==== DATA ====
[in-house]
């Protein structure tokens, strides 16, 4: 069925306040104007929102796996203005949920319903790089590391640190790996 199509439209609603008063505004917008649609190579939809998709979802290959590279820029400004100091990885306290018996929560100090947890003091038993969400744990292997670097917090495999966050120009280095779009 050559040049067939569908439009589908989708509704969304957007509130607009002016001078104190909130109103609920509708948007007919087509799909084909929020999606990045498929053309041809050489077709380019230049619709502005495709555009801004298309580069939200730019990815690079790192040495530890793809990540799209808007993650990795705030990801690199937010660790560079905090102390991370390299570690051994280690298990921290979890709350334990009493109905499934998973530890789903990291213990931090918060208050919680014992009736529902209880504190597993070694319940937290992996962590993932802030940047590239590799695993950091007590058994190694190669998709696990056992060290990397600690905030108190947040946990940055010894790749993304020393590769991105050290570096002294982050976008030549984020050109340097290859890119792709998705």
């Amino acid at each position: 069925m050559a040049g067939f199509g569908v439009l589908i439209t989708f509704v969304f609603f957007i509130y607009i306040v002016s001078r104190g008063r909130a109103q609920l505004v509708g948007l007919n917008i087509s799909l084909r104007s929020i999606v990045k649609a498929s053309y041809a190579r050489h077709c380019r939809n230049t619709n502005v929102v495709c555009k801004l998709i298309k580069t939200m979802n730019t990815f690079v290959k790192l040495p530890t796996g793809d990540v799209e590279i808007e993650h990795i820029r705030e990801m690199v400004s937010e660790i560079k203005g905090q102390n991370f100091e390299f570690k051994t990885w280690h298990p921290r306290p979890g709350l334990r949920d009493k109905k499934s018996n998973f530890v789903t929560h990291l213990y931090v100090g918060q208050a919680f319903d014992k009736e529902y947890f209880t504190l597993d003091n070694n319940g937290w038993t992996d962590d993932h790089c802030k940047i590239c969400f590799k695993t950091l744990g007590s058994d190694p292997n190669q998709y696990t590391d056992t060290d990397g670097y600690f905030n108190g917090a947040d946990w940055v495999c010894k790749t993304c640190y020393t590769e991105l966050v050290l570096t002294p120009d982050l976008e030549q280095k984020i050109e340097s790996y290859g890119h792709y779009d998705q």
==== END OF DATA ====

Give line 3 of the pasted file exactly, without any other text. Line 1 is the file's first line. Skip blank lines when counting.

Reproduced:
């Amino acid at each position: 069925m050559a040049g067939f199509g569908v439009l589908i439209t989708f509704v969304f609603f957007i509130y607009i306040v002016s001078r104190g008063r909130a109103q609920l505004v509708g948007l007919n917008i087509s799909l084909r104007s929020i999606v990045k649609a498929s053309y041809a190579r050489h077709c380019r939809n230049t619709n502005v929102v495709c555009k801004l998709i298309k580069t939200m979802n730019t990815f690079v290959k790192l040495p530890t796996g793809d990540v799209e590279i808007e993650h990795i820029r705030e990801m690199v400004s937010e660790i560079k203005g905090q102390n991370f100091e390299f570690k051994t990885w280690h298990p921290r306290p979890g709350l334990r949920d009493k109905k499934s018996n998973f530890v789903t929560h990291l213990y931090v100090g918060q208050a919680f319903d014992k009736e529902y947890f209880t504190l597993d003091n070694n319940g937290w038993t992996d962590d993932h790089c802030k940047i590239c969400f590799k695993t950091l744990g007590s058994d190694p292997n190669q998709y696990t590391d056992t060290d990397g670097y600690f905030n108190g917090a947040d946990w940055v495999c010894k790749t993304c640190y020393t590769e991105l966050v050290l570096t002294p120009d982050l976008e030549q280095k984020i050109e340097s790996y290859g890119h792709y779009d998705q």